For numbers with more than three digits, always separate each thousands place with a comma.
Use AP style when using numbers in copy. That is, spell out numbers under 10 except in the following circumstances:
Use figures for ages, sums of money, time of day, percentages, house numerals, years, days of month, degrees of temperature, proportions, votes, scores, speeds, time of races, dimensions and serial numbers. (via)
"Not available" and "not applicable" are abbreviated like this: N/A
Use AP abbreviations for states and avoid postal abbreviations except when the space is so constrained that you have to use them (such as in a table), or when the abbreviation will appear in all-caps.
We use the nytimes-style gem to help us abbreviate states correctly.
//Bad Practitioners in Golden, CO //Good Practitioners in Golden, Colo. //Bad 123 MAIN STREET, YOUNG AMERICA, MINN. //Good 123 MAIN STREET, YOUNG AMERICA, MN
Under every display of data, whether it's a map, chart, table or something else, show your data's sources. Do not list sources in the guff except in special circumstances.
Follow AP abbreviation style for dates, with one exception: Include the year in dates, even when the event described happened during the current year.
Months are abbreviated like this:
Jan., Feb., March, April, May, June, July, Aug., Sept., Oct., Nov., Dec.
Don't abbreviate months when used alone, or with a year alone, unless space constraints require it.
When including the time in a news app or graphic, abbreviate the meridian in AP Style: a.m. and p.m., with a space between the number and the meridian. We do not show minutes at the exact hour. For example:
7:31 p.m. 9 a.m.
We use the nytimes-style gem to help us format time correctly.
Put explanatory copy at the top of the first page of your app or graphic, under the byline. This copy goes by many names: "Lead-in," "top matter," etc. At ProPublica we call it "guff." It should be very short -- aim for no more than four or five lines. Avoid re-telling a whole news story, but do make sure you accomplish three things:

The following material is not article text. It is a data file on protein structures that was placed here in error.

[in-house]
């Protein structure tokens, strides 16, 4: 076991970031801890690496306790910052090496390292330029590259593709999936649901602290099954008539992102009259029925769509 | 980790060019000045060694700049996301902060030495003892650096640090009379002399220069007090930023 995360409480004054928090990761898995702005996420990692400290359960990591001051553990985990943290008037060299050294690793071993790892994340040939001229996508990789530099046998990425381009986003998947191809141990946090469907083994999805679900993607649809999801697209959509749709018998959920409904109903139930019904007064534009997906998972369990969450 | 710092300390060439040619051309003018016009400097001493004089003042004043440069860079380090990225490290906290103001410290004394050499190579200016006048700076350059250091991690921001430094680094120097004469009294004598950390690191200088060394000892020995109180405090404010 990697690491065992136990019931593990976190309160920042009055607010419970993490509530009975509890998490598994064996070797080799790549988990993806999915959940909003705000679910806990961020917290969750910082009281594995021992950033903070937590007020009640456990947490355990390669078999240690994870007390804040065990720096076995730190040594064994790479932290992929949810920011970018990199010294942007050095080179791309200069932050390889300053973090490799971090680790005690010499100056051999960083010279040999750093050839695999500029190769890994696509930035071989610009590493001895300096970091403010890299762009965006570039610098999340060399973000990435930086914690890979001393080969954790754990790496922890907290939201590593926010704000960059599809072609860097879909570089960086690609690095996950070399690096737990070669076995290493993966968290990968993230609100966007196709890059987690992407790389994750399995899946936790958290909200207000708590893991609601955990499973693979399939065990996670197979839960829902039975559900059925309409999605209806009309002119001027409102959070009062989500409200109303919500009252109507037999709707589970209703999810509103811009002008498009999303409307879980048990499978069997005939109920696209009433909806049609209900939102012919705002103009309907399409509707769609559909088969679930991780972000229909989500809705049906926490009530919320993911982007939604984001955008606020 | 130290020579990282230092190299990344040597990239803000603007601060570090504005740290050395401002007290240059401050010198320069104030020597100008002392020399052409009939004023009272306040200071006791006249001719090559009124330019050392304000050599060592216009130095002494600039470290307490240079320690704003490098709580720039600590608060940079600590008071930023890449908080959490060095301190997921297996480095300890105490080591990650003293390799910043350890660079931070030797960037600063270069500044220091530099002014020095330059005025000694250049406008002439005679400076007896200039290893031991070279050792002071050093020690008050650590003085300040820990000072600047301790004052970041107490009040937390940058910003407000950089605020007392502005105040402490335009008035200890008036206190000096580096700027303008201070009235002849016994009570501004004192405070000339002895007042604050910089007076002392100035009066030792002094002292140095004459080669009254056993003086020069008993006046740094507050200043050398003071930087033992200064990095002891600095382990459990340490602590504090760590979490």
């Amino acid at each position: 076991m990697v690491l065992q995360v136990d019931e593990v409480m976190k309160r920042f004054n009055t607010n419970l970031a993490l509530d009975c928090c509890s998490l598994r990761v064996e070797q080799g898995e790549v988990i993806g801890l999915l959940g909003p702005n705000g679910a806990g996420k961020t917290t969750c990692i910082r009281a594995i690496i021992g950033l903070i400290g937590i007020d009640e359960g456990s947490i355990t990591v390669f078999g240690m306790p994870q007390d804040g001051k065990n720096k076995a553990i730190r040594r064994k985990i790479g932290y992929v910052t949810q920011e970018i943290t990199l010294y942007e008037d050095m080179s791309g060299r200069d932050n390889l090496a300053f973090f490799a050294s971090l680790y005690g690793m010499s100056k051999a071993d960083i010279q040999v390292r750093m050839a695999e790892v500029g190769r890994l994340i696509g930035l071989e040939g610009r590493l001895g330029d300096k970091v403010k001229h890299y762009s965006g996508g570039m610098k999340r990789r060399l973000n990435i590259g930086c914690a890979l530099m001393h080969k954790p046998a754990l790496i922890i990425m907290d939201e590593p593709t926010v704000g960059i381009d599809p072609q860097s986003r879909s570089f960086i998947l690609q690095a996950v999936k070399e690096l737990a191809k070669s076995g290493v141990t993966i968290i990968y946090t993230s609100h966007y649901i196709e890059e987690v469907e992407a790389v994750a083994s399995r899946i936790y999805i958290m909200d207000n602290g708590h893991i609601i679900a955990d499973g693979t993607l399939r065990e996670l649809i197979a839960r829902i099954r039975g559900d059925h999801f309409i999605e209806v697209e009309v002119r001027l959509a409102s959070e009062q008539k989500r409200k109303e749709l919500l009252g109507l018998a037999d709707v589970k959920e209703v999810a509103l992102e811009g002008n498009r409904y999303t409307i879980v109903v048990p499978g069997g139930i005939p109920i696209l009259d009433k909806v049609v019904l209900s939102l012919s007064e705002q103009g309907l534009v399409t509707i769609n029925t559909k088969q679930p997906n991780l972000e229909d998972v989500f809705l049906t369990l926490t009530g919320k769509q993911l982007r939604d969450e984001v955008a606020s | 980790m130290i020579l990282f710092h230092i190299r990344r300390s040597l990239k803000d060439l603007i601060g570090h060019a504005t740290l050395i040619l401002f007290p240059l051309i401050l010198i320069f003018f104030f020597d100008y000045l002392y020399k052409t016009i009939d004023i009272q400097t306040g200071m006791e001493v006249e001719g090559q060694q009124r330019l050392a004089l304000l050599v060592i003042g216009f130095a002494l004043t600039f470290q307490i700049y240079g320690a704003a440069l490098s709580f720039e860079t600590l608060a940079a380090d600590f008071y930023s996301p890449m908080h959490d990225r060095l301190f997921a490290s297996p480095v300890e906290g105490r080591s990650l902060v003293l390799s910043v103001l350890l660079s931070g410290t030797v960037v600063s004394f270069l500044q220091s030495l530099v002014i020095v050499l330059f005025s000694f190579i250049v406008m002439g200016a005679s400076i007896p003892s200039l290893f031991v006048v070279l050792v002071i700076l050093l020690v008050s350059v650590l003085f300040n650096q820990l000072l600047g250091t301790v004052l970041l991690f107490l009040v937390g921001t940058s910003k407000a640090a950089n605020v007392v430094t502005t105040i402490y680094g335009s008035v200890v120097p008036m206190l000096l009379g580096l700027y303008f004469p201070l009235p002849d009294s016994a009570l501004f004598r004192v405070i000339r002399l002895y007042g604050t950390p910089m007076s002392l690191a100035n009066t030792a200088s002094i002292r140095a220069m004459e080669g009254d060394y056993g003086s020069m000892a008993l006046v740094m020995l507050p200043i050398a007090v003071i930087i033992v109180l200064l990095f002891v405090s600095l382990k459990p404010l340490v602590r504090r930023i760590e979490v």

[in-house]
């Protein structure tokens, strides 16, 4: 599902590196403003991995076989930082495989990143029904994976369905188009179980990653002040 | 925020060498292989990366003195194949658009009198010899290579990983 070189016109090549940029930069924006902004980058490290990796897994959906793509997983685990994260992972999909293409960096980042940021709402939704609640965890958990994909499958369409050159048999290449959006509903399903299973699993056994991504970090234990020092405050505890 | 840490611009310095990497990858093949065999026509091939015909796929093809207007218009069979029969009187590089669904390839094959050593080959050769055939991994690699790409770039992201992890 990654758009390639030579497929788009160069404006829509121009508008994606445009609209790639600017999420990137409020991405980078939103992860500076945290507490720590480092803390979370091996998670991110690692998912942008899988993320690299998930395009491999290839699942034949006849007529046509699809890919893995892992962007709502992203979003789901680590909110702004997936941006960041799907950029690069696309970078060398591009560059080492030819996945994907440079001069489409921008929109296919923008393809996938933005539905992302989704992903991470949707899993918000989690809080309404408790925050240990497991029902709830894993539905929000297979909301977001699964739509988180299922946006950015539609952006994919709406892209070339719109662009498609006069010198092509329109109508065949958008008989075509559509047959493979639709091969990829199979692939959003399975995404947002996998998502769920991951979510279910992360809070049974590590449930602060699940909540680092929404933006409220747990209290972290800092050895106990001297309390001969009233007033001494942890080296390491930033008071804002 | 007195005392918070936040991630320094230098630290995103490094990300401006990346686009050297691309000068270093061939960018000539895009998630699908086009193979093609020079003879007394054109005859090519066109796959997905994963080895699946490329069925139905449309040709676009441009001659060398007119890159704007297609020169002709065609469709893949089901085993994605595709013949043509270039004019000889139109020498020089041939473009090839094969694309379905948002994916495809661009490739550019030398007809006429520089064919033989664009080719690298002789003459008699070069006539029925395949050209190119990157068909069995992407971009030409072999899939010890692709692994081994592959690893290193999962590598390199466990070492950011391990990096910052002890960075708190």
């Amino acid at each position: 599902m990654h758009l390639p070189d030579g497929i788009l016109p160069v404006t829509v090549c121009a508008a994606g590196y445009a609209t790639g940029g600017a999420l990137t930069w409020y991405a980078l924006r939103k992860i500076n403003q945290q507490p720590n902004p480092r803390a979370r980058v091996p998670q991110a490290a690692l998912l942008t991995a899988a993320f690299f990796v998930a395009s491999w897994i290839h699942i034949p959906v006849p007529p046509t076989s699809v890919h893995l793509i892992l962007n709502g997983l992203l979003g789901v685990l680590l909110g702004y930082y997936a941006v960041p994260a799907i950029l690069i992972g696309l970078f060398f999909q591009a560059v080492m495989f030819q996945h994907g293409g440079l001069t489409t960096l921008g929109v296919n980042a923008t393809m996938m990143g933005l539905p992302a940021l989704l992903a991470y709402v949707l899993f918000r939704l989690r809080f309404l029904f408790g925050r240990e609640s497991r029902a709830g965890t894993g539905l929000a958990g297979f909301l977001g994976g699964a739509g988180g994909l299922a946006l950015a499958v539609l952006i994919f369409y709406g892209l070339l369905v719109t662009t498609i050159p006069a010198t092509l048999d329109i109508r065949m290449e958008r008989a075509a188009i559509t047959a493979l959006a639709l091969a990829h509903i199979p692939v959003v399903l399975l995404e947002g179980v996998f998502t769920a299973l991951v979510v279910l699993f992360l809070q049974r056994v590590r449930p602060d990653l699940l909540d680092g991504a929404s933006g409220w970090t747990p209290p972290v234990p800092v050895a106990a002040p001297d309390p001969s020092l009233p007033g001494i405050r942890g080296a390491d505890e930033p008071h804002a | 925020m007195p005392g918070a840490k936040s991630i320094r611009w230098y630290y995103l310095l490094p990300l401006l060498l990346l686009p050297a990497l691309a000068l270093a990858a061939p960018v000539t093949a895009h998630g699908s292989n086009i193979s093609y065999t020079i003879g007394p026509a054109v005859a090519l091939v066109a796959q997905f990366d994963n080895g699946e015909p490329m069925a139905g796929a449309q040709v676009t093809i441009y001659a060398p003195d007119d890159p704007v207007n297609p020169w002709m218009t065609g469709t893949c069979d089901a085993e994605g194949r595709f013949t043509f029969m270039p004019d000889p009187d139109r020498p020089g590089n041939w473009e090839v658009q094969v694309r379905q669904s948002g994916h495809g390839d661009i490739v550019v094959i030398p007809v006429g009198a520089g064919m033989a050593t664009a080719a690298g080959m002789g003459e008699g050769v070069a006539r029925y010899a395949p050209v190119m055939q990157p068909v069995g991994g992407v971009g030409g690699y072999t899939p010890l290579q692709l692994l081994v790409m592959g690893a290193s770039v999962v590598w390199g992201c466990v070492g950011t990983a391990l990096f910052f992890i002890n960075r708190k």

- Give the reader enough background to be able to understand the purpose of the app or graphic.
- Let the reader know how to start using any interactivity.
- Explain how to find the related story, if any.
Only use "total" as an adjective when it's not clear what you're totaling. Never use the redundant "total amount" -- just use "total."
Use a treemap to show data that is structured into hierarchical categories or classifications. A treemap is good at showing the relationship of each variable to its class and each class to a whole. The classic example is the stock market. Stocks are classified into industries and in turn into a whole market.
Complicated treemaps with many levels of classification should allow users to zoom in to each category and view the subdivisions within. If a treemap has only one zoom level, identifying information on categories and variables shown should be readable to the user immediately, and not hidden, for example, in a rollover.
Unlike an article, which tends to be a frozen description of a moment in time, news applications tend to be durable resources, and may need to be updated from time to time as new data becomes available.
When updating an app with new data, don't append a note explaining every change, as that note would be quite lengthy and very boring. Simply update the date in the byline to indicate when the data was last updated. If an app updates dynamically, the date in the byline should change dynamically as well.
Don't show both the original publication date and the most recent updated date in the byline. Your readers don't relish the archival history of our work quite like you might. Simply show the date of the latest update (after the word "updated," of course).
When the decision is reached to stop updating an app, put a prominent note on every page of the app that says when the app stopped being updated, and if possible, where to find more recent data.